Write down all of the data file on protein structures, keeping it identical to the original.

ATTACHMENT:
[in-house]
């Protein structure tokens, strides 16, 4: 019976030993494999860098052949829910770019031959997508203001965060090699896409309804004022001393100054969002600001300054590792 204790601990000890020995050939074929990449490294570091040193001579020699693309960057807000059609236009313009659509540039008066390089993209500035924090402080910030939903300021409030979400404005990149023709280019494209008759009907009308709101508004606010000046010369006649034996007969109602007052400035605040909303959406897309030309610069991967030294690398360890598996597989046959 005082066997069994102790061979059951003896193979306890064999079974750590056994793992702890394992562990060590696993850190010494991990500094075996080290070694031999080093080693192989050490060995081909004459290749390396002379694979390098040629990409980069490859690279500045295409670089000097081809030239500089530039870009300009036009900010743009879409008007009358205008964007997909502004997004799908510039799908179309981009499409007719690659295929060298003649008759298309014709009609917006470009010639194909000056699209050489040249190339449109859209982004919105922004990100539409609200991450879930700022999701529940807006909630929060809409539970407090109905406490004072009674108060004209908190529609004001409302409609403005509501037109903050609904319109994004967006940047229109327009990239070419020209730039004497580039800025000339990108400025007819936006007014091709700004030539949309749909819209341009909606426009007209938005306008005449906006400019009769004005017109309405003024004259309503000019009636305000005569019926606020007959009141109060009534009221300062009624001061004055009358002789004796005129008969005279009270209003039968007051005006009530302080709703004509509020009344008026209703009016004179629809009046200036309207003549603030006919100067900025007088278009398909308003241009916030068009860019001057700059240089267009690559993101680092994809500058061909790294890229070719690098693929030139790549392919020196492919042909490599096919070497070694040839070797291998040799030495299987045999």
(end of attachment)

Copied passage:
[in-house]
């Protein structure tokens, strides 16, 4: 019976030993494999860098052949829910770019031959997508203001965060090699896409309804004022001393100054969002600001300054590792 204790601990000890020995050939074929990449490294570091040193001579020699693309960057807000059609236009313009659509540039008066390089993209500035924090402080910030939903300021409030979400404005990149023709280019494209008759009907009308709101508004606010000046010369006649034996007969109602007052400035605040909303959406897309030309610069991967030294690398360890598996597989046959 005082066997069994102790061979059951003896193979306890064999079974750590056994793992702890394992562990060590696993850190010494991990500094075996080290070694031999080093080693192989050490060995081909004459290749390396002379694979390098040629990409980069490859690279500045295409670089000097081809030239500089530039870009300009036009900010743009879409008007009358205008964007997909502004997004799908510039799908179309981009499409007719690659295929060298003649008759298309014709009609917006470009010639194909000056699209050489040249190339449109859209982004919105922004990100539409609200991450879930700022999701529940807006909630929060809409539970407090109905406490004072009674108060004209908190529609004001409302409609403005509501037109903050609904319109994004967006940047229109327009990239070419020209730039004497580039800025000339990108400025007819936006007014091709700004030539949309749909819209341009909606426009007209938005306008005449906006400019009769004005017109309405003024004259309503000019009636305000005569019926606020007959009141109060009534009221300062009624001061004055009358002789004796005129008969005279009270209003039968007051005006009530302080709703004509509020009344008026209703009016004179629809009046200036309207003549603030006919100067900025007088278009398909308003241009916030068009860019001057700059240089267009690559993101680092994809500058061909790294890229070719690098693929030139790549392919020196492919042909490599096919070497070694040839070797291998040799030495299987045999």